LeDoux admits that at that time, he didn’t. “I didn’t even think about writing my own stuff, but then I got connected with Mac McAnally and he introduced me to songwriting,” LeDoux says of the songwriter/producer/musician who produced the last three albums Chris LeDoux recorded. “Mac taught me how to write and all I had to do is watch, listen and pay attention.”

 The younger LeDoux learned well and the fruits of that labor can be heard on his 2016 debut EP Forever a Cowboy and his first full-length project, 2017’s SagebrushNext in Line continues that momentum with finely crafted songs that reflect his western lifestyle. “I’m proud to carry on the tradition and a lot of songs that I write are going to relate with songs that my dad wrote and recorded because I lived the same life,” he says.

LeDoux admits he’s fallen in love with songwriting and is always ready for inspiration to strike. “I always keep my antenna out, listening for something that someone would say that I hadn’t heard before or maybe something would come to mind and I write it down on a boarding pass or gas receipt,” he says. “When things slow down in the winter, that’s when I kind of pour all those ideas out on the table and pick through them and piece them together. As far as like the songs go, there’s quite a few on the new album that relate very well with stuff I’ve recorded or written already, but there’s also a sense of depth that I want to include. [I want to] give people a little more to think about that maybe has a different meaning to one person than it does the next. I definitely try to grow as a songwriter because it’s something I’ve really started enjoying doing.”

The title track was inspired by a poem his father-in-law wrote. “He was too bashful to give it to me in person. I had been on the road and came home. I went downstairs to do some laundry or something and saw this crumpled up piece of paper sitting on the table,” LeDoux recalls. “I looked at it and it was titled ‘Next In Line.’ I remembered my wife had told me about this poem that her dad had written, so I was reading through it and thought, ‘Man this is wonderful!’ I kind of rephrased some of it and added the melody to make it all fit, but the song itself is about these ranches that have been in the family for decades. You just hope that the next in line will find interest in it to carry it on because a lot of these ranches or farms have family members buried on them. You would hate to see the next generation just see dollar signs in their eyes and sell the property to some big corporation. . . This song is just to say please keep it going and do what you can because your great-grandparents started this place.”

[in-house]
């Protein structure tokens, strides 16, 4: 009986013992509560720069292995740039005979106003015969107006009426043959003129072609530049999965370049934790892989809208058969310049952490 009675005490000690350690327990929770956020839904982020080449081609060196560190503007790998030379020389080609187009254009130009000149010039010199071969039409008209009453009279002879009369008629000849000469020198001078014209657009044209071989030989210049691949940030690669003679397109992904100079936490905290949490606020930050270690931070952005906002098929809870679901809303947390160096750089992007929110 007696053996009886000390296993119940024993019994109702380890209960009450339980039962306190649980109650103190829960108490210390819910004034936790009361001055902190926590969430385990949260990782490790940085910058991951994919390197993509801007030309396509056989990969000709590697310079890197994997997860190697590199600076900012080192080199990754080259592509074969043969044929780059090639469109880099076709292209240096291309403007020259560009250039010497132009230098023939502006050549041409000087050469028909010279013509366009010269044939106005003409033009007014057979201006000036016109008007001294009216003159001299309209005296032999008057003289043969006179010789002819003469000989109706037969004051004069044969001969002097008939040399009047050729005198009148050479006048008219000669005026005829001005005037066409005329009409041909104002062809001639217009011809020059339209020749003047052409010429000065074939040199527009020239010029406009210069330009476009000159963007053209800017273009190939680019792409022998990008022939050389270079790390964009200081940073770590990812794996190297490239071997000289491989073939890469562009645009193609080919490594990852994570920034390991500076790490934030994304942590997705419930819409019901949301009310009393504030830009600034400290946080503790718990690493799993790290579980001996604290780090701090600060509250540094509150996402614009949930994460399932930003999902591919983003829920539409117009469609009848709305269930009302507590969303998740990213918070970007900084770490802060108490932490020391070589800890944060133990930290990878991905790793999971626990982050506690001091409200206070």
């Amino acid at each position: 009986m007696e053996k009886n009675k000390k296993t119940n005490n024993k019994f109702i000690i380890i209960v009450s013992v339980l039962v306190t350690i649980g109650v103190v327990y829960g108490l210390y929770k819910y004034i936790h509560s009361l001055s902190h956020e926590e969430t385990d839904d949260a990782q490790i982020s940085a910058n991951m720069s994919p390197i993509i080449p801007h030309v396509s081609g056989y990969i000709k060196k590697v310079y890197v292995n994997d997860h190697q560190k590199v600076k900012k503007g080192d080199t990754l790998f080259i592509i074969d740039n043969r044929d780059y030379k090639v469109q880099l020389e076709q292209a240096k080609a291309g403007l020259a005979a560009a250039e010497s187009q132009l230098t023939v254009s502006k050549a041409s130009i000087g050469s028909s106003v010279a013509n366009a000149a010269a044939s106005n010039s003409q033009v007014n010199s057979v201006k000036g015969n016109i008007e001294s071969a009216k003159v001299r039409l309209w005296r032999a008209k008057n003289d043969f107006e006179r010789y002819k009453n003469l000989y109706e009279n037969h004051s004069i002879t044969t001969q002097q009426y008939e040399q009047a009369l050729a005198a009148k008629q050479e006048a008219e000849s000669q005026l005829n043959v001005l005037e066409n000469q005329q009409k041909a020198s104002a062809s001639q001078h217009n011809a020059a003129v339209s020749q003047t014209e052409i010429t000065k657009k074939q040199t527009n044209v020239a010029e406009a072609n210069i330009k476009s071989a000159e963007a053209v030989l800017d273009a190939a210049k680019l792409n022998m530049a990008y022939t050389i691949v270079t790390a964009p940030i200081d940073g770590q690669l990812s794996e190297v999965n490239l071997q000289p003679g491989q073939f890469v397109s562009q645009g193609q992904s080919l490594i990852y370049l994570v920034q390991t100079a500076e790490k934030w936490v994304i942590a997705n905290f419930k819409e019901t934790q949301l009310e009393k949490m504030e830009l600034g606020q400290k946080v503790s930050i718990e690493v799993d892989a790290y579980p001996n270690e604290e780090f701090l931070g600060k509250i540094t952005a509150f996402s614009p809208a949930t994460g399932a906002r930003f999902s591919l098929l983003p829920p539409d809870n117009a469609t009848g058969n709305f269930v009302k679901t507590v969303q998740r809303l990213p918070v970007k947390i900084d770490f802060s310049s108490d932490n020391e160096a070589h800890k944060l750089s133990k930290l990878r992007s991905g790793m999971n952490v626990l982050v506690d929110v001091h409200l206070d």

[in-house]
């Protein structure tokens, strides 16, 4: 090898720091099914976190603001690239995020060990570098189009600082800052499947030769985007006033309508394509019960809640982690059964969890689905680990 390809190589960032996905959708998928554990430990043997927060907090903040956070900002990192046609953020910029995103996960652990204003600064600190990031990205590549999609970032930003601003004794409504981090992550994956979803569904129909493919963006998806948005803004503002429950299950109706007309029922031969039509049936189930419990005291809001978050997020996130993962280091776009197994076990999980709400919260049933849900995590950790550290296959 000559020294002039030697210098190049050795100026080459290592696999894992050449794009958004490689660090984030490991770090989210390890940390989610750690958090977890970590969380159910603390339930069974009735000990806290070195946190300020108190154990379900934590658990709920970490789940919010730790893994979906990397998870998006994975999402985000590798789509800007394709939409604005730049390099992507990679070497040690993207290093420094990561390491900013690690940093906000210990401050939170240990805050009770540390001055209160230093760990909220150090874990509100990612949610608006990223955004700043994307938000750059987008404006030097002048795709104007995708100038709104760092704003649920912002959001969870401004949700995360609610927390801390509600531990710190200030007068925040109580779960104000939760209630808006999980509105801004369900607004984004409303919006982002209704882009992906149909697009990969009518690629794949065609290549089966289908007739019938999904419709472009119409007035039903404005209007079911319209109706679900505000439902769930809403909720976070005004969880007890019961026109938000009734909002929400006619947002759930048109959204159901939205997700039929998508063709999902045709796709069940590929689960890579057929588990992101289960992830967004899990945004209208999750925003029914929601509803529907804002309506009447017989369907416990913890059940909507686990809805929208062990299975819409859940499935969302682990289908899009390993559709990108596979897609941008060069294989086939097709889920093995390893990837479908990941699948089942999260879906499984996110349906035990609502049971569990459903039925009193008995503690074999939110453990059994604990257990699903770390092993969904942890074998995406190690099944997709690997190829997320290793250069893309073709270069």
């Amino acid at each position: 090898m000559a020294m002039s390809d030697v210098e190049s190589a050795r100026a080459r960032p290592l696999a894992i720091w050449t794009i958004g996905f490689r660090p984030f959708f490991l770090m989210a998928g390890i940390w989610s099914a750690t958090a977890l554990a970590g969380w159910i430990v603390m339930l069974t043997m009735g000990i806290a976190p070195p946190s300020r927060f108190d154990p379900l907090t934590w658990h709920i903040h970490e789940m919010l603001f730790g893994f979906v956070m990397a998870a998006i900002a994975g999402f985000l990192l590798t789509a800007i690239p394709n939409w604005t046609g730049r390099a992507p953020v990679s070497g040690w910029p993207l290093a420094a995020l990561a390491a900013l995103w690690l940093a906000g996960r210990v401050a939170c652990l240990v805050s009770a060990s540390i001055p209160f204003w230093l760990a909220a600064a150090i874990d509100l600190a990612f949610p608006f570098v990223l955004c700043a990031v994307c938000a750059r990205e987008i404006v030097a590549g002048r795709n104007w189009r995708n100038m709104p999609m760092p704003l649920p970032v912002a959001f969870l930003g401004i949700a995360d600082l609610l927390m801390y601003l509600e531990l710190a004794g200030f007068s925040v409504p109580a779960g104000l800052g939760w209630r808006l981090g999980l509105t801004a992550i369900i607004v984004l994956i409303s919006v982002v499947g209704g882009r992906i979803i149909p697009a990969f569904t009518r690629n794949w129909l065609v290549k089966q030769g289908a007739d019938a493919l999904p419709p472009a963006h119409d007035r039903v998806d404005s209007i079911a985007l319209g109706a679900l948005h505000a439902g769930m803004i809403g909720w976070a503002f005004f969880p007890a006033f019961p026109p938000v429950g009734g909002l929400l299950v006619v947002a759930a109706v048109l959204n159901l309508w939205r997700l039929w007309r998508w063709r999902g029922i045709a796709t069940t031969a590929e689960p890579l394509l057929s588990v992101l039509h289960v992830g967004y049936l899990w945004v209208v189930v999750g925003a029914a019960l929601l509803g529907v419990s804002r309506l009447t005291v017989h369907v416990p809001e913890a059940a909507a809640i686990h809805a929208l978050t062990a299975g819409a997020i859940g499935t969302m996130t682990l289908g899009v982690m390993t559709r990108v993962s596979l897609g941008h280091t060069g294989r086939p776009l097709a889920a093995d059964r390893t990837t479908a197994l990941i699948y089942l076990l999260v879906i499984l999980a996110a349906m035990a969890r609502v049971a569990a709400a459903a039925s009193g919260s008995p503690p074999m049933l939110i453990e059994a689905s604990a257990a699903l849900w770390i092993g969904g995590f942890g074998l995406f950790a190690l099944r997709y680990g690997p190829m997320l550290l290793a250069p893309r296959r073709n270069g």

In addition to the new songs on the album, LeDoux pays tribute to his dad by recording the classic “Homegrown Western Saturday Night.” “I included my dad saying that little poem at the beginning. That’s the staple for that song. We couldn’t record the song without having that. It kind of sums it all up. We found the intro on the Powder River album [from] back in ’89 and it’s the original way it was all laid out. We had to keep that on there.”

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Happy 71st Dad!!

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Though he’s succeeding at forging his own musical identity, Ned says he’ll always celebrate his father’s legacy. “No matter how many albums I put out there, I’m always going to put one song that my dad wrote and recorded himself,” he says. “I chose ‘Homegrown Western Saturday Night’ because it’s just a great story and it’s true. There’s this one room schoolhouse that’s still out there. It’s west of Kaycee, WY, maybe 25 miles or so and they used to have these dances in there every weekend or every couple of weekends.”

LeDoux acknowledges his music might not be considered mainstream country, but he knows there are a lot of fans that appreciate his unique artistic vision. “I was talking to my manager and was like, ‘You know my stuff isn’t going to be mainstream,’” he says. “It’s the kind of stuff that a lot of people can relate to and they are the kind of folks who still drive these old pickups with cassette players or maybe somehow the 8-track players in them still, but they still buy the physical product, which is the key thing. There’s a lot of them out there. You just can’t see them from the road.”